N is for (Books About) Nostalgia #atozchallenge

A note for regular readers. I’m going to suspend my updates on book challenges until April is over. I’ll do a summary post for the first Monday in May.

For A to Z 2018, my theme is Books About ____. If you’re stopping by from your own A to Z blog, feel free to leave a link. If you need help with how to do that, you can look here.

If you’re someone looking to read a lot of great blogs, here’s the link for the A to Z challenge.

I grew up in the 80s and we didn’t have the sense that our weird hairstyles and freaky clothing were anything strange. It seemed normal to layer two pairs of neon socks. I never jumped on the big hair bandwagon, but I did wear the huge glasses for far longer than I should have.

The 80s seem to be one of those time periods that are easy to be nostalgic about. We did have great music, iconic movies, and memorable video games. It’s no wonder that contemporary books go back in time to be set there, and that people love them.

Ready Player One by Ernest Cline (science fiction): This movie is set in the future, but thanks to a massive multiplayer video game, there are a ton of callbacks to the 80s. Both the book and movie are fabulously fun with tons of references. Even if you lived through it, it’s probably impossible to catch all the references… but it’s fun to try.

Eleanor & Park, by Rainbow Rowell (YA romance): Eleanor and Park first bond over music and comic books. He lends her his Walkman and a tape of music he thinks she’ll like, like The Smiths. She doodles on her paper bag-covered schoolbooks. It’s a lovely story and I thoroughly enjoyed revisiting the 80s.

How to Build A Girl, by Caitlin Moran (YA): Okay, technically this was set in 1990, but though times did change, they didn’t change that fast. Johanna wants to remake herself, so she starts writing about music and turns herself into Dolly Wilde. It’s an interesting coming of age novel,

SaveSave

Don’t Ban Eleanor & Park

71lklmxqgjlWith Banned Book Week coming up next week, I thought it was important to talk about a book I liked.  Eleanor & Park is a YA novel published in 2013 that’s been challenged a number of times by people who think that parts of it are offensive or inappropriate.

This is an open letter regarding the challenges to Eleanor & Park.  I’ve also sent a copy of this letter to ncac@ncac.org

To Whom It May Concern:

I am writing to you about Eleanor & Park, by Rainbow Rowell. I’m an adult who read, and loved this book.

I know that this book has been challenged a lot, and I wanted to let you know why I think that it shouldn’t be banned.

I read this book breathlessly, in one day.  I stayed up late because I couldn’t put it down.

This is exactly the kind of book I wish I’d had when I was growing up.  Both Eleanor and Park were so real.  I could empathize with Eleanor.  The strange girl who feels overweight and uncomfortable.  Who wants to fit in, but also wants to stand out and be noticed for who she is.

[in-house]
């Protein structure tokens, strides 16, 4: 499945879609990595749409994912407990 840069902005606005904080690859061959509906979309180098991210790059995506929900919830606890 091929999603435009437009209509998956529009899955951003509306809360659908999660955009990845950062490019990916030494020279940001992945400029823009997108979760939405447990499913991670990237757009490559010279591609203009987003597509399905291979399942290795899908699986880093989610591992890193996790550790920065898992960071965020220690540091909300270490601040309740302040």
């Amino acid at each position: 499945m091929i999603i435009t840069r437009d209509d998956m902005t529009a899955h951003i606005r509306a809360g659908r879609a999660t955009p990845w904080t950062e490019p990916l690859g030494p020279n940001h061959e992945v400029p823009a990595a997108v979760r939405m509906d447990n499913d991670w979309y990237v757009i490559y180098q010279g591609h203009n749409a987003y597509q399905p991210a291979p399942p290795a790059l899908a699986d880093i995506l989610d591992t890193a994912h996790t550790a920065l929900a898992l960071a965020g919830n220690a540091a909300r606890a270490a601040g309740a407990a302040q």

The dominant themes in the books are domestic violence, child abuse, body image issues, and bullying.  While I couldn’t relate to all of those issues, I could relate to some.  As an awkward teen, I would have loved to read a book that talked these issues in a candid way.

What makes this book so magical is that even though those issues are big and important in the book, the story is ultimately about Eleanor and Park, and how they find one another and fall in love.  Too many stories about big issues are about the big issues, and ignore the human factor, that people can have problems, lots of problems, and still want to fall in love.  Still want to have friends and find their tribe, the people for whom it doesn’t matter if they’re weird or overweight or have things going on at home.

Don’t try to deny kids the right to read this book.  Don’t try to screen kids from reality.  It doesn’t work.  Because they’re either going through some of these issues, or they know someone else who is.  Reading fiction like this can help make us all into more sensitive, caring human beings.  Reading fiction like this can help teens be more prepared for navigating difficult issues.  If nothing else, books like this means that it’s okay to talk about these things.  It gives teens a language to talk about it, a voice to represent them, and a venue to discuss it, even if they don’t say that it’s about them.

I sympathized with both Eleanor and Park.  I laughed out loud sometimes.  And I cried at other parts.  The ending was lovely and perfect.

Life is messy.  This book helps to make sense of some of that.

Thanks for your time.

If you read this book, what do you think?  If you have an opinion, here’s a link to Rainbow Rowell’s website where she explains what you can do to help fight censorship of this book.71lklmxqgjl